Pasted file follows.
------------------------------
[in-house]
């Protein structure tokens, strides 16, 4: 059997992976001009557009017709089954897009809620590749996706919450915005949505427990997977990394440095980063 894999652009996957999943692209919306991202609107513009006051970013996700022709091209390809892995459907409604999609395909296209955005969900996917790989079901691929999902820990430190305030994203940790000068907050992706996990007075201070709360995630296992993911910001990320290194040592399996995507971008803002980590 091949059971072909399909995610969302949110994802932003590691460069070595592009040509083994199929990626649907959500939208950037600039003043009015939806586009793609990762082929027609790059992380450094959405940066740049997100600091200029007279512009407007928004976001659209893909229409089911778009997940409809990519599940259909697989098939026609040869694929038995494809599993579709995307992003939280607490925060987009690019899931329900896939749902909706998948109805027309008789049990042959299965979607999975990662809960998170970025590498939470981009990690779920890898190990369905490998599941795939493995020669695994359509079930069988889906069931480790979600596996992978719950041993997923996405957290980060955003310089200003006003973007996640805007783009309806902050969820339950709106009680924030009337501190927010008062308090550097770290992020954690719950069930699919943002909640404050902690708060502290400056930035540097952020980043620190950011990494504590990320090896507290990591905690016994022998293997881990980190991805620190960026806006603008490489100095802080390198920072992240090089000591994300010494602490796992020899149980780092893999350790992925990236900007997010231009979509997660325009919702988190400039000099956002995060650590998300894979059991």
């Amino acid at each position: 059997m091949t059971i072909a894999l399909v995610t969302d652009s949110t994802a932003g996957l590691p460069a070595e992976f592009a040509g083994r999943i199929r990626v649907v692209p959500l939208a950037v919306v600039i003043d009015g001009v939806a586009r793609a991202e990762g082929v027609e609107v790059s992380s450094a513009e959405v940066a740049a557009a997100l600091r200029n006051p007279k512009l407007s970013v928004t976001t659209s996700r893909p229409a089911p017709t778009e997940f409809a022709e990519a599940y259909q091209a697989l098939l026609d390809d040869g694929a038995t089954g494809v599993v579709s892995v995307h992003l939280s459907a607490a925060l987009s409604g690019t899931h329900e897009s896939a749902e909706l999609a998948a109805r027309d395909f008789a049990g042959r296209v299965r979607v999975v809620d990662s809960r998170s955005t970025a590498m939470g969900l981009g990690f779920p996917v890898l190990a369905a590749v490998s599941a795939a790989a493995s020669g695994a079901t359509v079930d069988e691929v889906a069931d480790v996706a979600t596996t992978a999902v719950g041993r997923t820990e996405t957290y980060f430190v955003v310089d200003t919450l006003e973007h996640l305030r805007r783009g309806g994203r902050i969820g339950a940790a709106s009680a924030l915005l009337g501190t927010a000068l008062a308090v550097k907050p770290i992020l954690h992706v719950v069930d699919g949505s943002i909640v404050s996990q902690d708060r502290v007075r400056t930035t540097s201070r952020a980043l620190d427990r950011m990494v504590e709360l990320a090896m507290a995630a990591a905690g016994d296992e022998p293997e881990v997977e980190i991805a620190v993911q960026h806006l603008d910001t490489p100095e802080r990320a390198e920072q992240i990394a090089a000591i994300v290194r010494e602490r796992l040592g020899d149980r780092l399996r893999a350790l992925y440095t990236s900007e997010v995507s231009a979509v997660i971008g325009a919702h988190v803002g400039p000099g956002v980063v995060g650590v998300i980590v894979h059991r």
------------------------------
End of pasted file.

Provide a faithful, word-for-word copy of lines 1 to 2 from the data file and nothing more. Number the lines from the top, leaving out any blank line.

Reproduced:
[in-house]
């Protein structure tokens, strides 16, 4: 059997992976001009557009017709089954897009809620590749996706919450915005949505427990997977990394440095980063 894999652009996957999943692209919306991202609107513009006051970013996700022709091209390809892995459907409604999609395909296209955005969900996917790989079901691929999902820990430190305030994203940790000068907050992706996990007075201070709360995630296992993911910001990320290194040592399996995507971008803002980590 091949059971072909399909995610969302949110994802932003590691460069070595592009040509083994199929990626649907959500939208950037600039003043009015939806586009793609990762082929027609790059992380450094959405940066740049997100600091200029007279512009407007928004976001659209893909229409089911778009997940409809990519599940259909697989098939026609040869694929038995494809599993579709995307992003939280607490925060987009690019899931329900896939749902909706998948109805027309008789049990042959299965979607999975990662809960998170970025590498939470981009990690779920890898190990369905490998599941795939493995020669695994359509079930069988889906069931480790979600596996992978719950041993997923996405957290980060955003310089200003006003973007996640805007783009309806902050969820339950709106009680924030009337501190927010008062308090550097770290992020954690719950069930699919943002909640404050902690708060502290400056930035540097952020980043620190950011990494504590990320090896507290990591905690016994022998293997881990980190991805620190960026806006603008490489100095802080390198920072992240090089000591994300010494602490796992020899149980780092893999350790992925990236900007997010231009979509997660325009919702988190400039000099956002995060650590998300894979059991």